A US cross-party committee to protect the Good Friday Agreement has issued a strongly worded statement criticising the British government's plans to overturn parts of the Northern Ireland Protocol.

The Ad Hoc Committee rejected the purported legal and political justification, saying it had no credibility and undermined the Good Friday Agreement.

The committee is made up of well-known Irish-American politicians and business leaders.

In a statement, it said the bill would "egregiously breach international law" if it was passed and threatened that there would be no US-UK trade deal if the UK damages the agreement.

The bill published this week in the House of Commons will effectively rip up key parts of the deal signed by British Prime Minister Boris Johnson and the EU in 2019.

The EU has launched legal action against the UK in retaliation over the bill.

European Commission vice-president Maroš Šefčovič said the move was illegal.

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The committee added: "The US Congress has for over two decades been resolute in demonstrating its bipartisan commitment to protecting the GFA and has made it abundantly clear that there will be no trade deal with the UK if it continues to put the GFA in harm's way.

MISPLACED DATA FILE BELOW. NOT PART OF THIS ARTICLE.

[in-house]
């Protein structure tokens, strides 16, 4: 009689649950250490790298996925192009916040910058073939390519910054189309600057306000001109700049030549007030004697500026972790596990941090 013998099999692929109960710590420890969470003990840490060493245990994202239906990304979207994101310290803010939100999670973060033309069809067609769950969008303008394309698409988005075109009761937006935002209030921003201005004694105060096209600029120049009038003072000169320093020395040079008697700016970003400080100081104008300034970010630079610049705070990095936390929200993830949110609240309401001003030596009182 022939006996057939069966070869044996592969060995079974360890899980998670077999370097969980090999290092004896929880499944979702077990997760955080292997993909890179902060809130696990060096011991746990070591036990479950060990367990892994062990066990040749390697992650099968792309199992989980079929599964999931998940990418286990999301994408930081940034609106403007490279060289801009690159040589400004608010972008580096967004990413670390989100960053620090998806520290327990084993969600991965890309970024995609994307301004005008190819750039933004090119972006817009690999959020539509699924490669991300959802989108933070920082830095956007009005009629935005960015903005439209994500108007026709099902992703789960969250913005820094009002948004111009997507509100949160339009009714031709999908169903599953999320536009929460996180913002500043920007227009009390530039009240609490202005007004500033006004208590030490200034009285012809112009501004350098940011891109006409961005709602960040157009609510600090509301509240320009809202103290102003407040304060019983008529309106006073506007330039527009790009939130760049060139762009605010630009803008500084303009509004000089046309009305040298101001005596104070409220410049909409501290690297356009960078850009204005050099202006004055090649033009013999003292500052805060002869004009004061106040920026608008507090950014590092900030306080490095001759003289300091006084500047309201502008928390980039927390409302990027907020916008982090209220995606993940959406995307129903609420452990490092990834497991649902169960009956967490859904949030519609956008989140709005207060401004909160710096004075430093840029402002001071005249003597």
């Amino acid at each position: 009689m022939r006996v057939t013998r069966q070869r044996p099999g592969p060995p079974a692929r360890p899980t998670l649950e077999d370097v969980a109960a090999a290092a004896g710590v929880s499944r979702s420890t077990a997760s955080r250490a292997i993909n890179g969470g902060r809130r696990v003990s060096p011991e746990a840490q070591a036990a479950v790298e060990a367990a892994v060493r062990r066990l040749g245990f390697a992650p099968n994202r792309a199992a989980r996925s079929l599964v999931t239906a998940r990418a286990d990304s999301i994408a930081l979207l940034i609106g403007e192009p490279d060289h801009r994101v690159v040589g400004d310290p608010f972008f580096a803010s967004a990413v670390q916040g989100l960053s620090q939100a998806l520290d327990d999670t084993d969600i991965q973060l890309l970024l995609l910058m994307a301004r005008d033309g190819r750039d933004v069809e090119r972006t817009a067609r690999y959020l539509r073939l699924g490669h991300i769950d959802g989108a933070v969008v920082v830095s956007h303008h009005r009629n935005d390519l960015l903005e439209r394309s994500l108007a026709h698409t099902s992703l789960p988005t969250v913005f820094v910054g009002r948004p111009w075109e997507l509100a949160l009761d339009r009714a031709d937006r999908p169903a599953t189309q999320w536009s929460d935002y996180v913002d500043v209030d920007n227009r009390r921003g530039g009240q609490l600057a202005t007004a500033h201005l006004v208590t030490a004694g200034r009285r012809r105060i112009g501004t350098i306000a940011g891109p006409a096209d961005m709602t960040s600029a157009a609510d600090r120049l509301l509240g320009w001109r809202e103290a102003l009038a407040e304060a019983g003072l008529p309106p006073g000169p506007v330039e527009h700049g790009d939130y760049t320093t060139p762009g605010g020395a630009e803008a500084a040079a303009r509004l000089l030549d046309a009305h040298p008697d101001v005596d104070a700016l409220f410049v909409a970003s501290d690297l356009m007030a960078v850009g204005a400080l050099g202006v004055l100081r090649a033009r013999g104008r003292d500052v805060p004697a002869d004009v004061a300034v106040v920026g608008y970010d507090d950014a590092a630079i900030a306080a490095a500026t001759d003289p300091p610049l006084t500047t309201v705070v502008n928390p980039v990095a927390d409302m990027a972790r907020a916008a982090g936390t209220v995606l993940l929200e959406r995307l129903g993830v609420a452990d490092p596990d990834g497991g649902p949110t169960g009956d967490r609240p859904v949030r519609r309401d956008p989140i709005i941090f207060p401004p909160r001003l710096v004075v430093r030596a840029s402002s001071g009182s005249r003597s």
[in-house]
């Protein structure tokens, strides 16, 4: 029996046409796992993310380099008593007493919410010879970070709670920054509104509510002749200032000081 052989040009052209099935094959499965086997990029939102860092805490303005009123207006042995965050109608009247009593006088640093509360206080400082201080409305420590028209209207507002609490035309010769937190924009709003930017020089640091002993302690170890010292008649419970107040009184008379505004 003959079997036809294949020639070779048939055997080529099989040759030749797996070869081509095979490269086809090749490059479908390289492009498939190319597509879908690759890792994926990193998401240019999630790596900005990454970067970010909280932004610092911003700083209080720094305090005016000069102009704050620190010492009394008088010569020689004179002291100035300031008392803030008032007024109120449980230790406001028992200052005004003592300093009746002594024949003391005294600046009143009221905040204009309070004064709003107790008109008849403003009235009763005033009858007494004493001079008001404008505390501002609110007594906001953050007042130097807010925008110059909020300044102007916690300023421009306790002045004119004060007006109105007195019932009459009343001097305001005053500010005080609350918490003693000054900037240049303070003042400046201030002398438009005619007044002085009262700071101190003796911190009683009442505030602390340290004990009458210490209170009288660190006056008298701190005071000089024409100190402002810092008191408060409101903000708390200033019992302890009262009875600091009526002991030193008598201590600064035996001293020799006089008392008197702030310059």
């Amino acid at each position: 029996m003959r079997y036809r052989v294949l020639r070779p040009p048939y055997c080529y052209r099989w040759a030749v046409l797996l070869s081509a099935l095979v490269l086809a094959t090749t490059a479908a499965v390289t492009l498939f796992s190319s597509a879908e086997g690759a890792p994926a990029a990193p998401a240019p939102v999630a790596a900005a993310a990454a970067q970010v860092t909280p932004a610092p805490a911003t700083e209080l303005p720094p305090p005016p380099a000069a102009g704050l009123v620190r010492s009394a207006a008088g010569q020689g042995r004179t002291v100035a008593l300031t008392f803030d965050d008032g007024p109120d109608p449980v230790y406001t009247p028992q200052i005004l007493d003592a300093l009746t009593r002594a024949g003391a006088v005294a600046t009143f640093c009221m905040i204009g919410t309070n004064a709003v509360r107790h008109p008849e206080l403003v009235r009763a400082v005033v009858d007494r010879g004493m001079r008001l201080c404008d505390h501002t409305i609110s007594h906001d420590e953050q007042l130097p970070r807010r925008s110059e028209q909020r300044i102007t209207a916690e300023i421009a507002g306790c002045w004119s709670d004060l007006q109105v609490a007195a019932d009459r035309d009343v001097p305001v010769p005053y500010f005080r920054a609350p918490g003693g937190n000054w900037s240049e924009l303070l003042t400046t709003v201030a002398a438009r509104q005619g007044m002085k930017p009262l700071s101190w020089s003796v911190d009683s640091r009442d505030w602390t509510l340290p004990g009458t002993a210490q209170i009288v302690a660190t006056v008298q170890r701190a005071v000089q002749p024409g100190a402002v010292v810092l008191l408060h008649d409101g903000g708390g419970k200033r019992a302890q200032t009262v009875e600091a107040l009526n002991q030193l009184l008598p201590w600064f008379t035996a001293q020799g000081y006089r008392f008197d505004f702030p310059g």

"We urge President Biden to use all the diplomatic tools at his disposal to convey to the UK what is at risk and if necessary to suspend discussions on any future trade agreement with the Government of the United Kingdom and its authorized officials until such time as this Bill is rescinded.

"In this instance the United States must not be neutral between our allies in the UK and the European Union.

"The UK Government is acting in bad faith. We agree with Taoiseach Martin that the Bill is "a fundamental breach of trust". It risks the stability of the Good Friday (or Belfast) Agreement of 1998 which has brought peace to Ireland."

"Quite simply, the actions of the Johnson administration demonstrate that it has neither engaged with the EU in good faith, nor exhausted all legal avenues within the Protocol to resolve difficulties, real and imagined. Instead, it seeks to rely on an excuse that avoids its arguments being tested in UK courts. 

"The UK Government purports to justify its conduct as a valid response to alleged violations of the Good Friday Agreement by the Protocol (which it negotiated, signed, and ratified).

"But it cites no specific provision of the Good Friday Agreement which has been allegedly violated. Bizarrely, the same UK Government has consistently instructed its lawyers in litigation against the Protocol to argue that it is fully compliant with the Good Friday Agreement, which it is.

"The Protocol, in short, was negotiated and agreed to protect the Good Friday Agreement; it should not be unilaterally modified in a spurious defense of that Agreement."